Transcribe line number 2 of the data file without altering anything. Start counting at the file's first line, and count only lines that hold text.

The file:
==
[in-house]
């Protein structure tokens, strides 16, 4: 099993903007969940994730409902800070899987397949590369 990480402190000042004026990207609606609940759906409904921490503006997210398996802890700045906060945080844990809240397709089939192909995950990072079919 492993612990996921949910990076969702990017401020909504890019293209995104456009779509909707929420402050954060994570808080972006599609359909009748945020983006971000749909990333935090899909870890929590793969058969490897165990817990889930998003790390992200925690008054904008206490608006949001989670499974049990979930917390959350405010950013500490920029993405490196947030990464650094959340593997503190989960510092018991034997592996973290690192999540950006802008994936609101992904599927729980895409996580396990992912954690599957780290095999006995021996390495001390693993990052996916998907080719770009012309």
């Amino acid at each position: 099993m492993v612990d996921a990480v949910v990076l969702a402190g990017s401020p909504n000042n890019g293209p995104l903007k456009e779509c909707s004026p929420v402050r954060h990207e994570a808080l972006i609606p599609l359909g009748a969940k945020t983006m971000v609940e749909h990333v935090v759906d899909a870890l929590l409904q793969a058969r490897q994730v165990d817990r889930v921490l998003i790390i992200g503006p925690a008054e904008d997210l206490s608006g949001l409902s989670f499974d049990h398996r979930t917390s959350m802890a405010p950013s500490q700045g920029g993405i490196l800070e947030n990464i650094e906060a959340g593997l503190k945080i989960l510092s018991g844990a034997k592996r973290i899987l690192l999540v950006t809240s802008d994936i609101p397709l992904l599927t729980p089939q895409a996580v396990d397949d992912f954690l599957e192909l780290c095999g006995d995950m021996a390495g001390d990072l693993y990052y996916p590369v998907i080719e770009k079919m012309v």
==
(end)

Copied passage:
């Protein structure tokens, strides 16, 4: 099993903007969940994730409902800070899987397949590369 990480402190000042004026990207609606609940759906409904921490503006997210398996802890700045906060945080844990809240397709089939192909995950990072079919 492993612990996921949910990076969702990017401020909504890019293209995104456009779509909707929420402050954060994570808080972006599609359909009748945020983006971000749909990333935090899909870890929590793969058969490897165990817990889930998003790390992200925690008054904008206490608006949001989670499974049990979930917390959350405010950013500490920029993405490196947030990464650094959340593997503190989960510092018991034997592996973290690192999540950006802008994936609101992904599927729980895409996580396990992912954690599957780290095999006995021996390495001390693993990052996916998907080719770009012309």